In one aspect, the present invention provides a method for counting a set of resonant tags, each tag having at least one resonant element. A reference resonant frequency, ω0, that is common to the tags is provided and the resulting resonant frequency of the set of interacting tags, ω, is measured. The number of resonant elements in the set, n, is determined using the measured frequency and the reference frequency. The reference resonant frequency may be measured or computed from the known geometry or the physical dimensions of a tag.

Each tag may include one or more resonant elements, and, in one embodiment, each tag is identical to the other tags of the set. In a further embodiment, the set of tags has multiple subsets of resonant elements, with each subset of resonant elements having its own resonant frequency.

Each tag may be affixed to a movable object. The set of tags may be arranged in a stack and, in one embodiment, pairs of adjacent tags in the stack have a substantially equal spacing.

Generally speaking, n is a monotonic function of the measured resonant frequency. In one embodiment, each tag present has an inductance, L, and the number of tags present is given by a value substantially equal to

L 2 ( ω 2 - ω 0 2 ) ω 2 M 2 + 1 ,
where M is the mutual inductance between the individual tags.

The reference frequency, ω0, may be provided using several techniques in accord with the present invention. In one embodiment, the reference frequency is provided as a regression-fit function to a plurality of empirical measurements of the number of tags in a test set and the resonant frequency of the test set. In another embodiment, the reference frequency is provided as a value determined from at least one measurement of a single tag. In still another embodiment, the reference frequency is provided as a value determined from at least one measurement of a plurality of tags. In yet another embodiment, the reference frequency is provided as a value computed from the known geometry and dimensions of each tag in the set.

In another aspect, the present invention provides a method for determining the separation between a pair of tags, each tag having at least one resonant element. A reference resonant frequency, ω0, that is common to the tags is provided and the resulting resonant frequency of the pair of interacting tags, ω, is measured. The separation between the pair of tags is determined using the measured frequency and the reference frequency. The separation determined may be a lateral distance or an axial distance. Each tag in the set is typically affixed to a movable object.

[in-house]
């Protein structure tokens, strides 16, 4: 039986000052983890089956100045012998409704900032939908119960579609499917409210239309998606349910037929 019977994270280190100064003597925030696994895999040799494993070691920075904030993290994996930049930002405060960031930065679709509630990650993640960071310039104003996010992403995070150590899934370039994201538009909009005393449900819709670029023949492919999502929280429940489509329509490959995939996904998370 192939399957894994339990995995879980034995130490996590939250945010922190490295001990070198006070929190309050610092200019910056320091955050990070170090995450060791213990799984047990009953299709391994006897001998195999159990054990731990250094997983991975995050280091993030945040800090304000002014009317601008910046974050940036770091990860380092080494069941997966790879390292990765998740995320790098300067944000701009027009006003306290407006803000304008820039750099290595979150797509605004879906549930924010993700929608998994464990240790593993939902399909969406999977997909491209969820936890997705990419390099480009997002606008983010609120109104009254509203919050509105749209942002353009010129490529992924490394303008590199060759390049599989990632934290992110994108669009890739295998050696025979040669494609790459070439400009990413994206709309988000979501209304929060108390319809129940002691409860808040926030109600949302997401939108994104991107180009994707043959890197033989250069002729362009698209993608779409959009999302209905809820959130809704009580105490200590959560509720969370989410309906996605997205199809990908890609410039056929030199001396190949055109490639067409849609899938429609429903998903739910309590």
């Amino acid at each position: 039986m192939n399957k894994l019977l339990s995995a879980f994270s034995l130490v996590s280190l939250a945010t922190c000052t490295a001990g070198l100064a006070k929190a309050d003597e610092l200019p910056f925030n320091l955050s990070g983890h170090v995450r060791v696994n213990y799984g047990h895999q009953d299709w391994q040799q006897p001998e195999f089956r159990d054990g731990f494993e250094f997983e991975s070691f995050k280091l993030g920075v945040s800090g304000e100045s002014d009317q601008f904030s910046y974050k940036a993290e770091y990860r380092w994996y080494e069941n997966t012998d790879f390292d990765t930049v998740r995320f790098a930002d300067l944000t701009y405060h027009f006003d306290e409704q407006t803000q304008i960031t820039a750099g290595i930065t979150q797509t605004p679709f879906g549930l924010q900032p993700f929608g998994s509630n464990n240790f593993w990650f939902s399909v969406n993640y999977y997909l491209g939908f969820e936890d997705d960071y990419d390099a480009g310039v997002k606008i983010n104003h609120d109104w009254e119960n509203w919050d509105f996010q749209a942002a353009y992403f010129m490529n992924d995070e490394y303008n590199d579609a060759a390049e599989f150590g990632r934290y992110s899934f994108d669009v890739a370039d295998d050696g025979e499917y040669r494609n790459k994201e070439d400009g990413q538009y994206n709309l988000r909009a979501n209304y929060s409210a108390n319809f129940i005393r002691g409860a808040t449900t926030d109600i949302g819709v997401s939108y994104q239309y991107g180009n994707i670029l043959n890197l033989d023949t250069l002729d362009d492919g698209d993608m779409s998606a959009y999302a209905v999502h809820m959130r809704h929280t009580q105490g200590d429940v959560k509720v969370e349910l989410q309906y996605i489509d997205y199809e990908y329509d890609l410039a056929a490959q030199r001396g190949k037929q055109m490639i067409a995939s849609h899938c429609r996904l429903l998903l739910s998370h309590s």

The reference resonant frequency, ω0, may be determined using several techniques in accord with the present invention. In one embodiment, the reference frequency is provided as a regression-fit function to a plurality of empirical measurements of the separation between a test pair of tags and the resonant frequency of the test pair. In another embodiment, the reference frequency is provided as a value determined from at least one measurement of a single tag. In still another embodiment, the reference frequency is provided as a value determined from at least one measurement of a plurality of tags. In yet another embodiment, the reference frequency is provided as a value computed from known parameters of a resonant element in the set.

In one embodiment, determining the separation between the pair of elements includes determining the mutual inductance between the pair of tags and determining the value of the separation using the mutual inductance.

In still another aspect, the present invention provides an apparatus for counting a set of tags, each tag having at least one resonant element. A source provides at least one reference frequency, ω0, common to all tags and a sensor measures the resultant resonant frequency of the set of the interacting tags, ω. A computational element determines the number of tags in the set, n, using the measured frequency and the reference frequency. The reference resonant frequency may be measured or computed from the known geometry or physical dimensions of a tag.

Each tag may include one or more resonant elements and, in one embodiment, each tag is identical to the other tags of the set. The set may have multiple subsets of resonant elements, with each subset of resonant elements having its own resonant frequency.

Each tag in the set is typically affixed to a movable object. The set of tags may be arranged in a stack and, in one embodiment, pairs of adjacent tags in the stack have a substantially equal spacing.

Generally speaking, n is a monotonic function of the measured resonant frequency. In one embodiment, where each resonant element has an inductance, L, the number of tags present is given by a value substantially equal to

L 2 ( ω 2 - ω 0 2 ) ω 2 M 2 + 1 ,
where M is the mutual inductance between the individual tags.

The reference resonant frequency, ω0, may be provided using several techniques in accord with the present invention. In one embodiment, the reference frequency is provided as a regression-fit function to a plurality of empirical measurements of the number of tags in a test set and the resonant frequency of the test set. In another embodiment, the reference frequency is provided as a value determined from at least one measurement of a single tag. In still another embodiment, the reference frequency is provided as a value determined from at least one measurement of a plurality of tags. In yet another embodiment, the reference frequency is provided as a value computed from known parameters of a resonant element in the set.